Newly-inducted congresswoman Alexandria Ocasio-Cortez, whose Manhattan bartender to Washington mainstay story I’m sure you’re all familiar with by this point, just cannot seem to stay out of the news. Her face, one unknown to a vast majority of Americans only a year ago, now appears in what seems like every other article in their news feeds. Of course, you can hardly fault someone who is newsworthy and does newsworthy things for being in the news; however, Ocasio-Cortez has become someone who is much more than just “in the news.” Her level of national prevalence is approaching a genuine cultural phenomenon.
Just the fact that it is growing common to hear questions about why Ocasio-Cortez is “always in the news” says something about the impact she is having on our political culture. Honestly, why is there anything questionable about a politician, especially a new one, being in the news often? Putting her views out there and getting in on the national conversation is a significant part of her job. It is frankly disheartening that we constantly question her newsworthiness while simultaneously tripping over ourselves to give any photogenic Neo-Nazi a platform. The double standard is even more ridiculous because her large news presence is split 50-50 between legitimate political discussions and her being forced to respond to ignorant comments or scandals fabricated by Republican lawmakers combing through her internet history, as if there’s something wrong about being young and having fun.
And that’s the thing. It’s becoming clear that in our current political discourse there really is something wrong with youth and, to a larger extent, the honesty that comes with it. For most of history, politicians have functioned without the internet’s living memory collecting their every action; they were able to completely fictionalize themselves, committing to a constant performance of their most-electable personality. Ocasio-Cortez is a part of the first generation of politicians to have grown up without the ability to control what chapters of your life people can see and judge. It’s a new reality that threatens to destroy the long-practiced theater of politics. The pushback against Ocasio-Cortez is both a symptom of people’s inability to cope with the realization of diversity in Congress, and the fears of practiced politicians that the change she typifies will unravel the dishonesty so long inherent to their career.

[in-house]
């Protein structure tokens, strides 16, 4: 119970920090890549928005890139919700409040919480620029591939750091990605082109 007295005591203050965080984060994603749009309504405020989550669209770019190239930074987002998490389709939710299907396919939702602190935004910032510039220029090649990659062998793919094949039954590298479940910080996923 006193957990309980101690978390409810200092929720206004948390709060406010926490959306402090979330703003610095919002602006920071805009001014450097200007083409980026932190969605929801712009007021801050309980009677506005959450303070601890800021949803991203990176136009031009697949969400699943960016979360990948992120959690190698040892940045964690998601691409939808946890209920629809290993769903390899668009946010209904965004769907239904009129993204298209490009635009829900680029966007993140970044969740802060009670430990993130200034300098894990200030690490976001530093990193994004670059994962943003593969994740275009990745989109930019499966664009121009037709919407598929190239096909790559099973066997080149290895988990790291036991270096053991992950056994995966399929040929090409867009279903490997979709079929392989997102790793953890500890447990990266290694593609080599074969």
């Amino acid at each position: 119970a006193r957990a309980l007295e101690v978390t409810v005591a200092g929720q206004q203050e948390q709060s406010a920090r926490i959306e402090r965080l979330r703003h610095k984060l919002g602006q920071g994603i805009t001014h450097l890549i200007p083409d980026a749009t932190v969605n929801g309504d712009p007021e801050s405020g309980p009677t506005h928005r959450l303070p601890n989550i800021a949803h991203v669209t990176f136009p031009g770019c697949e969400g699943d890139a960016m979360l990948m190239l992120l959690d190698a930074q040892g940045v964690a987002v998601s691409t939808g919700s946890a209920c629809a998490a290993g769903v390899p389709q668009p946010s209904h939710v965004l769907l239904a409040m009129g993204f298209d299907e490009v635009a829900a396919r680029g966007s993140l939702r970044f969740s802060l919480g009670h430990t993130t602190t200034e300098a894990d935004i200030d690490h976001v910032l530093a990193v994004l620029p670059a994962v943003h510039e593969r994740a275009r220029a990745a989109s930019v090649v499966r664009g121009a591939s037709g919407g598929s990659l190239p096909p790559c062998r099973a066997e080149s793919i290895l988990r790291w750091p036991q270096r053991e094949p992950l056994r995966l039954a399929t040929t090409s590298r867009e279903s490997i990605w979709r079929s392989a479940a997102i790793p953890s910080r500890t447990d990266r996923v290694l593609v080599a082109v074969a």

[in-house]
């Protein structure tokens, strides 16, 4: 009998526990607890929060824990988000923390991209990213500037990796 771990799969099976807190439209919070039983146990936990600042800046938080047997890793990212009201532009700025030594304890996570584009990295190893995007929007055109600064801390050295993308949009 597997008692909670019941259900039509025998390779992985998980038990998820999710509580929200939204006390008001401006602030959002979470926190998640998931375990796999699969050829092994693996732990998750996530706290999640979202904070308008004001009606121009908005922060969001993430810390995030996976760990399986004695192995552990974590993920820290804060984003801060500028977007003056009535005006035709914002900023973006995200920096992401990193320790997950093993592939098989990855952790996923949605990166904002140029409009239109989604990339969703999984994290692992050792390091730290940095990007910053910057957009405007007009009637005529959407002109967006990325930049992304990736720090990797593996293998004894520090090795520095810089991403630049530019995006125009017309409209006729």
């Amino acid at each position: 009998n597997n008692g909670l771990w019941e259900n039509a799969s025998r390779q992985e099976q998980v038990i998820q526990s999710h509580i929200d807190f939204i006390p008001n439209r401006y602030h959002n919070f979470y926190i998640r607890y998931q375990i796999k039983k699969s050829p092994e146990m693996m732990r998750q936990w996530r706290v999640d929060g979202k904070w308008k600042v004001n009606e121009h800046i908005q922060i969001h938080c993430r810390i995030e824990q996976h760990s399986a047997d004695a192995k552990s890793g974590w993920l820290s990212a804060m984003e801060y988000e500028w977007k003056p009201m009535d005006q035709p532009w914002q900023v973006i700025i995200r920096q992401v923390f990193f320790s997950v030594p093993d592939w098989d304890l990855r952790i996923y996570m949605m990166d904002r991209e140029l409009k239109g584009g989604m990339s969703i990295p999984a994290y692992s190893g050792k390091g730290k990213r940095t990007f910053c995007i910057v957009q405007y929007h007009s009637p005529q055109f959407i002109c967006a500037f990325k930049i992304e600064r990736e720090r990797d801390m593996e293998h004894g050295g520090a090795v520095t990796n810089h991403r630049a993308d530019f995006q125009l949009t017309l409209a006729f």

The current effects of this generational clash have been politicians like Ocasio-Cortez having to put up with aging congressmen pulling out somewhat-unprofessional content their interns could dredge up from Google and calling it a scandal. Eventually, we will have to seriously answer the question of how the internet changes what we expect from our public servants. When videos of politicians dancing in college are considered newsworthy, we have to question whether the facade of unadulterated professionalism that has pervaded politics for so long is still sustainable, and if we would all be better off just abandoning it all together and admitting that being human and enjoying life shouldn’t make anyone unfit for office.